We take pills, and meds and more pills until we’re blown up on prednisone.  This is the reality of an IBD patient.  Since no one knows what causes it–truly–and everyone’s body is unique, there isn’t one clear cut way to manage IBD patients.  So typically, I’ve found, doctors treat the symptoms instead of the disease (but not before giving  Apriso and Lialda whirl).  You’re bleeding-try Prednisone.  You’re tired-take iron.  You’re nauseas-take Zofran.  You’re in pain…now wait a minute…how much pain..on a scale of 1-10.  Ok, so my answer is usually 7/8…because in my opinion there’s what we call “tolerable” and “intolerable pain.”  IBD patients know, pain is inevitable –it just is.  Therefore, if we’re in pain and we’re actively seeking out help it’s for a reason.  If we had a slight pain, we’d be out doing something we enjoy.  Ok, so the pain is a 7…take Hydrocodone or Dilaudid.  Your back hurts… try Lidocaine patches.  Things still aren’t going well…let’s try 6MP..it’s a chemo pill but it’ll be ok.  All the while, we keep swallowing pills and trying to keep the symptoms at bay.  Have you ever met those people who say, “I don’t like to take pills”–and you think…they don’t know how bad a pill is until they’ve tried to swallow a potassium pill.  Those potassium pills are no joke!  We’ve also met those people who cringe at the sight of blood or getting an IV put in…and again we think…they don’t know pain until they’ve had to have potassium intravenously pumped into them (which burns like fire in your veins).  Oh and by the way, I’ve had/used all of the above.  So you can’t sleep because you’re up going to the bathroom in conjunction with the Prednisone that (had I known in college keeps you awake-I might have been able to pull an all nighter better–kidding mom)…but seriously…Prednisone is the devil in pill form.  It keeps you wired…so…try Ambien they say–it’ll help they said.  HA!  If I had a dollar for every time a doctor told me to try something, I’d have enough money to have a lab created colon made.  I could go on for days, the point is…IBD is hard.  They can pump all these miscellaneous drugs into our veins but at the end of the day–we’re stuck.  We’re at the mercy of all these doctors and specialists.  At times, it feels like the blind leading the blind.  Oh…you’re also feeling sad/miserable/depressed because you have a disease that you didn’t plan for and you’re life now revolves around where the closest bathroom is…take Zoloft, Lexipro or Wellbutrin (dealer’s choice really).  If you think I’m utilizing humor mixed with a side of sarcasm to lighten this blog up–you’re right.  The funniest things are true…and I am by no means even stretching the truth.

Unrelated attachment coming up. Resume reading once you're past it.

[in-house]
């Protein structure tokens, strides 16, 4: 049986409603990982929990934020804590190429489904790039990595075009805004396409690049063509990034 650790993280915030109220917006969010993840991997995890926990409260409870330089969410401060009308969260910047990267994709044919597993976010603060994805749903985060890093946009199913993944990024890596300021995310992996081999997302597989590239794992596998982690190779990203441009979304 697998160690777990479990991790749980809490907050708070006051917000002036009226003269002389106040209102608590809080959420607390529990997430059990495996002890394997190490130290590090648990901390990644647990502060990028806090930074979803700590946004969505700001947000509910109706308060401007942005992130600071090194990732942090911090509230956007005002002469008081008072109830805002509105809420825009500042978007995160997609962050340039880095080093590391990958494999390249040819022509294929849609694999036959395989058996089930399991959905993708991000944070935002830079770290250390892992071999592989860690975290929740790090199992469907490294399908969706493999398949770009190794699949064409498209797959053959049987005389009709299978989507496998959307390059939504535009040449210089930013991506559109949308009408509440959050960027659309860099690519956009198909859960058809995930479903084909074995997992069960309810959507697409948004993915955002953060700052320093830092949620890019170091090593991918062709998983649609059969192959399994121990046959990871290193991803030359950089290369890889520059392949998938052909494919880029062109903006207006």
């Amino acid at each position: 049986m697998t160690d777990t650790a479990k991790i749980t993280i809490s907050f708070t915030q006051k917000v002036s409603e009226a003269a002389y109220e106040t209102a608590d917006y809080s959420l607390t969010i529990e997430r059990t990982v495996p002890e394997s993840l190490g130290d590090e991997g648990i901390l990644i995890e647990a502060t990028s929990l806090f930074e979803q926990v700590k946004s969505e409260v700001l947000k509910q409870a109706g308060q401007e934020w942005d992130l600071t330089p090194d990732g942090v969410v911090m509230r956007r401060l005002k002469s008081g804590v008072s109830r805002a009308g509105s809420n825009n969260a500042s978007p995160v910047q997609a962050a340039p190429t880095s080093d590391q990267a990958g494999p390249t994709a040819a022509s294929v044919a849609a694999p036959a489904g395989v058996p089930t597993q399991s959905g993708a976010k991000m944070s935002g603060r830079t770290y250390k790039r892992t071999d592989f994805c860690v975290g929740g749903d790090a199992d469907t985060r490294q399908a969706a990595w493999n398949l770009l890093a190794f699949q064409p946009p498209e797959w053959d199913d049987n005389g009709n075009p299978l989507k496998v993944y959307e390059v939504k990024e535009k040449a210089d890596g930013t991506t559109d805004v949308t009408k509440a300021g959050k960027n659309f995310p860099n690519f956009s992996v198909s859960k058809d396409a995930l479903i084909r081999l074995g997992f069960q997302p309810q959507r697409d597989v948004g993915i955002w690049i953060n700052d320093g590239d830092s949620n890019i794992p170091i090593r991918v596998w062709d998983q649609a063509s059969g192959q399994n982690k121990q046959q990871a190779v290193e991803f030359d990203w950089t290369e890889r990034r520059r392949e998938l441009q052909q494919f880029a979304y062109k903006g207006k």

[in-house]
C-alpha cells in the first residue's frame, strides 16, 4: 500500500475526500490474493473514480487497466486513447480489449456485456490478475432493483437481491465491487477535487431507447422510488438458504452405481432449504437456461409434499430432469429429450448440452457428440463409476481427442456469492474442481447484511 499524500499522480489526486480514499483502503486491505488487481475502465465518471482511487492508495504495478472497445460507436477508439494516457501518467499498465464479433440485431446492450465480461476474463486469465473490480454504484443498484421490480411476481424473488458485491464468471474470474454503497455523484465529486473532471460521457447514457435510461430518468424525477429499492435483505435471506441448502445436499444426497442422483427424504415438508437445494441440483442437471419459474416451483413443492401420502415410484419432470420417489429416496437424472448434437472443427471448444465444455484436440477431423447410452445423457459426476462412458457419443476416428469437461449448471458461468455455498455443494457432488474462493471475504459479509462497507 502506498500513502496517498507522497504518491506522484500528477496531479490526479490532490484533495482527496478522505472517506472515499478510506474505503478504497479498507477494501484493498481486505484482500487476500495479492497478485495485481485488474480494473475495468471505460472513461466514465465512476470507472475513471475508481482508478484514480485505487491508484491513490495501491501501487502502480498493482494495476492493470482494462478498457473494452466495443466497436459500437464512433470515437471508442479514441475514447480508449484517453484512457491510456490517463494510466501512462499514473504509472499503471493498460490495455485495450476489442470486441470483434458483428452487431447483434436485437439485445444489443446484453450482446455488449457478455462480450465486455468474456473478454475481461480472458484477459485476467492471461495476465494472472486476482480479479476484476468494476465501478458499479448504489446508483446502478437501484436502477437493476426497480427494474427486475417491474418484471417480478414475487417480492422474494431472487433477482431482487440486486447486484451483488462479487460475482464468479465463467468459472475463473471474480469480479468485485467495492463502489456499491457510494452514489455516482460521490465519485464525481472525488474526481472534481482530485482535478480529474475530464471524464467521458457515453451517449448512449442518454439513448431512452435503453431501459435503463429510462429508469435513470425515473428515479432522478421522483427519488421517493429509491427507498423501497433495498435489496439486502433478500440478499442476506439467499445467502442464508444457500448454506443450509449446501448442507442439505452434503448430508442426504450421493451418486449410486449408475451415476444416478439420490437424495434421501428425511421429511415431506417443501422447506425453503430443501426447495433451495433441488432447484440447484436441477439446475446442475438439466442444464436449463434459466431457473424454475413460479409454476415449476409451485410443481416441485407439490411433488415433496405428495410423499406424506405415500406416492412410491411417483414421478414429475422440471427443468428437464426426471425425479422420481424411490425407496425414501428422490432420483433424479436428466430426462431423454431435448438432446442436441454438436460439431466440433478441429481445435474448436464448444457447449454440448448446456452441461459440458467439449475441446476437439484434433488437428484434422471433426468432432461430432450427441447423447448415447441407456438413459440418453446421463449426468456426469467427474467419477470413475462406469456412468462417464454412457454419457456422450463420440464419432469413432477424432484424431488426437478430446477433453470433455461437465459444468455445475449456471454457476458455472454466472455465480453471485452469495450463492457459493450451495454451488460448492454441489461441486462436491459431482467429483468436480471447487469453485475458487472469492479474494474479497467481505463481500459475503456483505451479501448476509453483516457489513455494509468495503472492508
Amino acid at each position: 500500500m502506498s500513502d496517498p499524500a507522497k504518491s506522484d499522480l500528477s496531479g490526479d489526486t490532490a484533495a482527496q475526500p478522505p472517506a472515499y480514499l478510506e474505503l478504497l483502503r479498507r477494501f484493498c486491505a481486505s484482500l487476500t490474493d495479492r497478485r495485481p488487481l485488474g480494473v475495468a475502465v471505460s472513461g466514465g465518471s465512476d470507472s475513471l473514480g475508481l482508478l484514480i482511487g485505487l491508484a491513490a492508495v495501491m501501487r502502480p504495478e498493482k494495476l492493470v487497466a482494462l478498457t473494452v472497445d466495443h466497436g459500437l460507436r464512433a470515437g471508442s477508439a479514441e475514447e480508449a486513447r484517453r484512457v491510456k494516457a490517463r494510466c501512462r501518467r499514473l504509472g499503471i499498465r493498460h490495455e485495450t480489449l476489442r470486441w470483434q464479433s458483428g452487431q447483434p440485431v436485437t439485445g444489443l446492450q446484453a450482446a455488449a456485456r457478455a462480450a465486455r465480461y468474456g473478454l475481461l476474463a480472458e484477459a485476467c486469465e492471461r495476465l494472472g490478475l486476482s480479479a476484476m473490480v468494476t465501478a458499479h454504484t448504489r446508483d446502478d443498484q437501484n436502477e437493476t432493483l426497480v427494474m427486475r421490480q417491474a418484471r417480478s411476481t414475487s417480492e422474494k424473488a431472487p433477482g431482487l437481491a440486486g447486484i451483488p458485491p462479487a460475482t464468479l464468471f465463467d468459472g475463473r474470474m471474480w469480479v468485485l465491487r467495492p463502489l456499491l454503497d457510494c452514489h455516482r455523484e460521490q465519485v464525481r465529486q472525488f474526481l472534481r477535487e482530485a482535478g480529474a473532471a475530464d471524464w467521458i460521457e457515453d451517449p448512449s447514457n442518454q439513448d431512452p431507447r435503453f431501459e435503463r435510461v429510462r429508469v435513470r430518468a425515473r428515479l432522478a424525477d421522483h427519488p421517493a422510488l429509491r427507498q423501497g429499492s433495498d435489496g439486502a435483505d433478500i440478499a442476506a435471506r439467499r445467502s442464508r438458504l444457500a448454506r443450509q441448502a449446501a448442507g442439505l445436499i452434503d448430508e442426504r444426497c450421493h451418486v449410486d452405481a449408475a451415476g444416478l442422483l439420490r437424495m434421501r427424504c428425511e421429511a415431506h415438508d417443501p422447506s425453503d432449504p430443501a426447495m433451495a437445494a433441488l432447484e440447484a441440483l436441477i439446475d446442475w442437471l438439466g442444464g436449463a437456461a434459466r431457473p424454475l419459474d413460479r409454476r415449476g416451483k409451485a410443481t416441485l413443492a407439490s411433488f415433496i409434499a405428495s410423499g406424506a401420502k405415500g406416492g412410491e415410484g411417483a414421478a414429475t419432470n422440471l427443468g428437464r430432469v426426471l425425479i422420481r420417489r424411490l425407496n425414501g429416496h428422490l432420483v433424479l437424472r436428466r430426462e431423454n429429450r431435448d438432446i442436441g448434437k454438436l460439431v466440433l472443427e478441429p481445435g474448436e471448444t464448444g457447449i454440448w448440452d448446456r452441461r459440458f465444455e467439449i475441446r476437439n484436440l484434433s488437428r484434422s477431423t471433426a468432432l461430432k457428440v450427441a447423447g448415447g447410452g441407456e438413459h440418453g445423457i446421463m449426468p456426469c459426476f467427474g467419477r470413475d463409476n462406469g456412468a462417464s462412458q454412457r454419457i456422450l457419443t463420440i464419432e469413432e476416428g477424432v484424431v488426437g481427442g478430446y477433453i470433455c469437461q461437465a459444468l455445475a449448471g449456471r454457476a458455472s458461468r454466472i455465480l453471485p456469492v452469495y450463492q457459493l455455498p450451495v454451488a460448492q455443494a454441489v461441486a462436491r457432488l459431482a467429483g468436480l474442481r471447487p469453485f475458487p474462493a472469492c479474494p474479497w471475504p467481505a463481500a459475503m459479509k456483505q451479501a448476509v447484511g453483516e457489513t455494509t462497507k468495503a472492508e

Awareness is crucial to the success of discovering a cure.  One day, one step at a time we’re all trying to help solve what seems unsolvable.  Through support groups I’ve made friends, we all have similar symptoms have taken similar drugs and understand the affects–but we’re all different and we don’t understand how this happened to us.  All diagnosed before the age of 30 with different backgrounds, different genetic makeup, yet we all have one thing in common-IBD.